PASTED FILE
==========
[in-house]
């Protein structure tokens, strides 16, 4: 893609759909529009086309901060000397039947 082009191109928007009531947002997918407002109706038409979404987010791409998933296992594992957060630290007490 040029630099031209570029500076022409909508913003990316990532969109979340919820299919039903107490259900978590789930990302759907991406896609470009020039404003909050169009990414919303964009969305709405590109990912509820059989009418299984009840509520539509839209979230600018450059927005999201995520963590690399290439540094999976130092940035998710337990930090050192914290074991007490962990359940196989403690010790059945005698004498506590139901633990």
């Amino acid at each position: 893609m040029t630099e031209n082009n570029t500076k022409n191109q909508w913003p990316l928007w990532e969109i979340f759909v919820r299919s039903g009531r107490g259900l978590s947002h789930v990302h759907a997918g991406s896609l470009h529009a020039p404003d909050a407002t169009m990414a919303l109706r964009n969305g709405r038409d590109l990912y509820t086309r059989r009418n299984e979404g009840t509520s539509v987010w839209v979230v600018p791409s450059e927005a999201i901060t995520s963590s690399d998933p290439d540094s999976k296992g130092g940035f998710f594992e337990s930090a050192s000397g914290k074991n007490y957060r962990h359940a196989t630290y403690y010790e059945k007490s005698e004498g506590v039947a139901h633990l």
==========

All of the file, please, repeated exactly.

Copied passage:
[in-house]
């Protein structure tokens, strides 16, 4: 893609759909529009086309901060000397039947 082009191109928007009531947002997918407002109706038409979404987010791409998933296992594992957060630290007490 040029630099031209570029500076022409909508913003990316990532969109979340919820299919039903107490259900978590789930990302759907991406896609470009020039404003909050169009990414919303964009969305709405590109990912509820059989009418299984009840509520539509839209979230600018450059927005999201995520963590690399290439540094999976130092940035998710337990930090050192914290074991007490962990359940196989403690010790059945005698004498506590139901633990």
């Amino acid at each position: 893609m040029t630099e031209n082009n570029t500076k022409n191109q909508w913003p990316l928007w990532e969109i979340f759909v919820r299919s039903g009531r107490g259900l978590s947002h789930v990302h759907a997918g991406s896609l470009h529009a020039p404003d909050a407002t169009m990414a919303l109706r964009n969305g709405r038409d590109l990912y509820t086309r059989r009418n299984e979404g009840t509520s539509v987010w839209v979230v600018p791409s450059e927005a999201i901060t995520s963590s690399d998933p290439d540094s999976k296992g130092g940035f998710f594992e337990s930090a050192s000397g914290k074991n007490y957060r962990h359940a196989t630290y403690y010790e059945k007490s005698e004498g506590v039947a139901h633990l």